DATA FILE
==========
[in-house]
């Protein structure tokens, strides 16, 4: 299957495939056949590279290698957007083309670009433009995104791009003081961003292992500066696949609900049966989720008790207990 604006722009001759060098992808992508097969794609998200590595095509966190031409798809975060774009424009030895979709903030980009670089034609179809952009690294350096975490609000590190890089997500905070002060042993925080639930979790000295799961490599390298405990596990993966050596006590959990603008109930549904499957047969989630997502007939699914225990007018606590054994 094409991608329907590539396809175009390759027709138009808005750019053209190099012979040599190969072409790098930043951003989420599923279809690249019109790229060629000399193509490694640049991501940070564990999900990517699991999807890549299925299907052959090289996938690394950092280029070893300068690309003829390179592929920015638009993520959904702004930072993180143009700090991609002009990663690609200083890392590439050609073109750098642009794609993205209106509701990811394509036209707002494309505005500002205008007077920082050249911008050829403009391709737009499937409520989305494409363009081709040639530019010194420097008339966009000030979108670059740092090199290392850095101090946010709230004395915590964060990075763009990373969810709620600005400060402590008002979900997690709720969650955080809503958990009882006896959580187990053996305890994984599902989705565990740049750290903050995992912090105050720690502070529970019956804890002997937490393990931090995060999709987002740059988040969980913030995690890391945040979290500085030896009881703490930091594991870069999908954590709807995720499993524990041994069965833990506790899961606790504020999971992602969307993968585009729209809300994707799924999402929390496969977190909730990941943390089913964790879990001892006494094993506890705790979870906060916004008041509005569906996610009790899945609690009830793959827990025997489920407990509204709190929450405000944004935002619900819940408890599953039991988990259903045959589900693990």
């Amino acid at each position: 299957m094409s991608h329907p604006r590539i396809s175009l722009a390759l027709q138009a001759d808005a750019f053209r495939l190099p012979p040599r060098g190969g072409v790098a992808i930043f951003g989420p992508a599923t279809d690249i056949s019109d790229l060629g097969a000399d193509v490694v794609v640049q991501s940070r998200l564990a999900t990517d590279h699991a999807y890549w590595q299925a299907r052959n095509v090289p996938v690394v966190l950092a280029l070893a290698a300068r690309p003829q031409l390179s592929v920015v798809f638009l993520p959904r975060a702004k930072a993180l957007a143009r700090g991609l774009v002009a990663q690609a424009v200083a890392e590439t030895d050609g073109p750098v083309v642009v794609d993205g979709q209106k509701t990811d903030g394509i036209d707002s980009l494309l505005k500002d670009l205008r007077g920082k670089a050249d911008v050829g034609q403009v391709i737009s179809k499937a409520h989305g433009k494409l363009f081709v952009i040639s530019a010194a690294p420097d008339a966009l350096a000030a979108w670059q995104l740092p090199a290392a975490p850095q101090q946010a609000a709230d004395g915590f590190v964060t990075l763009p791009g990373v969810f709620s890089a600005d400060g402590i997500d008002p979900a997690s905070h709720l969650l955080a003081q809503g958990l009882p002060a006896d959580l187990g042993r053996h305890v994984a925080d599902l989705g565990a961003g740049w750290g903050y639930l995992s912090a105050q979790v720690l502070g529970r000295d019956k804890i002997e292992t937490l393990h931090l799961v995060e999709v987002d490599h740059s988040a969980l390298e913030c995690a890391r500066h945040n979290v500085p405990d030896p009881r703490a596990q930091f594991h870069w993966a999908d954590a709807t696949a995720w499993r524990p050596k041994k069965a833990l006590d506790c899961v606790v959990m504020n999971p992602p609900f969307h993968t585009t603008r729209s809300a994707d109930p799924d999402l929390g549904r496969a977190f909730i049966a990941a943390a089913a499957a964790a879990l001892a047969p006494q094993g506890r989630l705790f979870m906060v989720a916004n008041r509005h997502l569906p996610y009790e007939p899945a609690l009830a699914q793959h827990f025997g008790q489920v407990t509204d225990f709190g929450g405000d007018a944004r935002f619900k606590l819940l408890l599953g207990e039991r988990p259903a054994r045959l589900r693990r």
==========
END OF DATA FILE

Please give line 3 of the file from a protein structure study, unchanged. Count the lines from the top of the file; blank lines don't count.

């Amino acid at each position: 299957m094409s991608h329907p604006r590539i396809s175009l722009a390759l027709q138009a001759d808005a750019f053209r495939l190099p012979p040599r060098g190969g072409v790098a992808i930043f951003g989420p992508a599923t279809d690249i056949s019109d790229l060629g097969a000399d193509v490694v794609v640049q991501s940070r998200l564990a999900t990517d590279h699991a999807y890549w590595q299925a299907r052959n095509v090289p996938v690394v966190l950092a280029l070893a290698a300068r690309p003829q031409l390179s592929v920015v798809f638009l993520p959904r975060a702004k930072a993180l957007a143009r700090g991609l774009v002009a990663q690609a424009v200083a890392e590439t030895d050609g073109p750098v083309v642009v794609d993205g979709q209106k509701t990811d903030g394509i036209d707002s980009l494309l505005k500002d670009l205008r007077g920082k670089a050249d911008v050829g034609q403009v391709i737009s179809k499937a409520h989305g433009k494409l363009f081709v952009i040639s530019a010194a690294p420097d008339a966009l350096a000030a979108w670059q995104l740092p090199a290392a975490p850095q101090q946010a609000a709230d004395g915590f590190v964060t990075l763009p791009g990373v969810f709620s890089a600005d400060g402590i997500d008002p979900a997690s905070h709720l969650l955080a003081q809503g958990l009882p002060a006896d959580l187990g042993r053996h305890v994984a925080d599902l989705g565990a961003g740049w750290g903050y639930l995992s912090a105050q979790v720690l502070g529970r000295d019956k804890i002997e292992t937490l393990h931090l799961v995060e999709v987002d490599h740059s988040a969980l390298e913030c995690a890391r500066h945040n979290v500085p405990d030896p009881r703490a596990q930091f594991h870069w993966a999908d954590a709807t696949a995720w499993r524990p050596k041994k069965a833990l006590d506790c899961v606790v959990m504020n999971p992602p609900f969307h993968t585009t603008r729209s809300a994707d109930p799924d999402l929390g549904r496969a977190f909730i049966a990941a943390a089913a499957a964790a879990l001892a047969p006494q094993g506890r989630l705790f979870m906060v989720a916004n008041r509005h997502l569906p996610y009790e007939p899945a609690l009830a699914q793959h827990f025997g008790q489920v407990t509204d225990f709190g929450g405000d007018a944004r935002f619900k606590l819940l408890l599953g207990e039991r988990p259903a054994r045959l589900r693990r």